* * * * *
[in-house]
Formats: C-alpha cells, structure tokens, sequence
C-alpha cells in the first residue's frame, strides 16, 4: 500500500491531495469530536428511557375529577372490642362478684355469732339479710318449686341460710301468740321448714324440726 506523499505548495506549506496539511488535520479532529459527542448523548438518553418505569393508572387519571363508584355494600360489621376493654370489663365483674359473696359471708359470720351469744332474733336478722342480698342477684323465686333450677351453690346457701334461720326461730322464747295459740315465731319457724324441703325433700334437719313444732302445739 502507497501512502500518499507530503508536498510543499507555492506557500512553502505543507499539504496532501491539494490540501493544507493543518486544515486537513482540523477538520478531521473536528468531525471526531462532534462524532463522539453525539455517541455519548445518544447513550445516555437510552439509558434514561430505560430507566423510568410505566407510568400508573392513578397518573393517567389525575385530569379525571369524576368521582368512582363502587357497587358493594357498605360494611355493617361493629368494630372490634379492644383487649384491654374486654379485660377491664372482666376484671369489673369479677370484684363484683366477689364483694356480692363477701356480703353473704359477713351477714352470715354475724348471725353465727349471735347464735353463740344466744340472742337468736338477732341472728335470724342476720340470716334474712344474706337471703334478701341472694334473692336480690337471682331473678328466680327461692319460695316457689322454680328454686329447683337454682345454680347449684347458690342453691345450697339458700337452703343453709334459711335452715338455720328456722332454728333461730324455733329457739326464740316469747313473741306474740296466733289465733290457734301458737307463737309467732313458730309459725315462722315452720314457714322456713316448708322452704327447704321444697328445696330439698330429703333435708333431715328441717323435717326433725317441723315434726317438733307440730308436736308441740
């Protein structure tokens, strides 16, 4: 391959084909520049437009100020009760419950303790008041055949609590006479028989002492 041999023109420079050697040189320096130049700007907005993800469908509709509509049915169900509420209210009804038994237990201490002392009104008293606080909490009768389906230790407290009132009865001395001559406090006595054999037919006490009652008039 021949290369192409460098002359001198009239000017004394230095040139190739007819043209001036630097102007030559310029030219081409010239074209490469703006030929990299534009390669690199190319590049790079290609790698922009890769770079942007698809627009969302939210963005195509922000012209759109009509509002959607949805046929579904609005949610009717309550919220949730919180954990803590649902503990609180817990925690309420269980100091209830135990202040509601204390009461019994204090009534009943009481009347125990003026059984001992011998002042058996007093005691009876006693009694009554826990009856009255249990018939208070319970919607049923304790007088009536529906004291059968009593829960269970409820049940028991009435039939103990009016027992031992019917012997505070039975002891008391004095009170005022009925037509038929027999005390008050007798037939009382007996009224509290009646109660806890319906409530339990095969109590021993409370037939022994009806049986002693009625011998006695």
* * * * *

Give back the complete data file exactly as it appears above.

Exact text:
[in-house]
Formats: C-alpha cells, structure tokens, sequence
C-alpha cells in the first residue's frame, strides 16, 4: 500500500491531495469530536428511557375529577372490642362478684355469732339479710318449686341460710301468740321448714324440726 506523499505548495506549506496539511488535520479532529459527542448523548438518553418505569393508572387519571363508584355494600360489621376493654370489663365483674359473696359471708359470720351469744332474733336478722342480698342477684323465686333450677351453690346457701334461720326461730322464747295459740315465731319457724324441703325433700334437719313444732302445739 502507497501512502500518499507530503508536498510543499507555492506557500512553502505543507499539504496532501491539494490540501493544507493543518486544515486537513482540523477538520478531521473536528468531525471526531462532534462524532463522539453525539455517541455519548445518544447513550445516555437510552439509558434514561430505560430507566423510568410505566407510568400508573392513578397518573393517567389525575385530569379525571369524576368521582368512582363502587357497587358493594357498605360494611355493617361493629368494630372490634379492644383487649384491654374486654379485660377491664372482666376484671369489673369479677370484684363484683366477689364483694356480692363477701356480703353473704359477713351477714352470715354475724348471725353465727349471735347464735353463740344466744340472742337468736338477732341472728335470724342476720340470716334474712344474706337471703334478701341472694334473692336480690337471682331473678328466680327461692319460695316457689322454680328454686329447683337454682345454680347449684347458690342453691345450697339458700337452703343453709334459711335452715338455720328456722332454728333461730324455733329457739326464740316469747313473741306474740296466733289465733290457734301458737307463737309467732313458730309459725315462722315452720314457714322456713316448708322452704327447704321444697328445696330439698330429703333435708333431715328441717323435717326433725317441723315434726317438733307440730308436736308441740
């Protein structure tokens, strides 16, 4: 391959084909520049437009100020009760419950303790008041055949609590006479028989002492 041999023109420079050697040189320096130049700007907005993800469908509709509509049915169900509420209210009804038994237990201490002392009104008293606080909490009768389906230790407290009132009865001395001559406090006595054999037919006490009652008039 021949290369192409460098002359001198009239000017004394230095040139190739007819043209001036630097102007030559310029030219081409010239074209490469703006030929990299534009390669690199190319590049790079290609790698922009890769770079942007698809627009969302939210963005195509922000012209759109009509509002959607949805046929579904609005949610009717309550919220949730919180954990803590649902503990609180817990925690309420269980100091209830135990202040509601204390009461019994204090009534009943009481009347125990003026059984001992011998002042058996007093005691009876006693009694009554826990009856009255249990018939208070319970919607049923304790007088009536529906004291059968009593829960269970409820049940028991009435039939103990009016027992031992019917012997505070039975002891008391004095009170005022009925037509038929027999005390008050007798037939009382007996009224509290009646109660806890319906409530339990095969109590021993409370037939022994009806049986002693009625011998006695």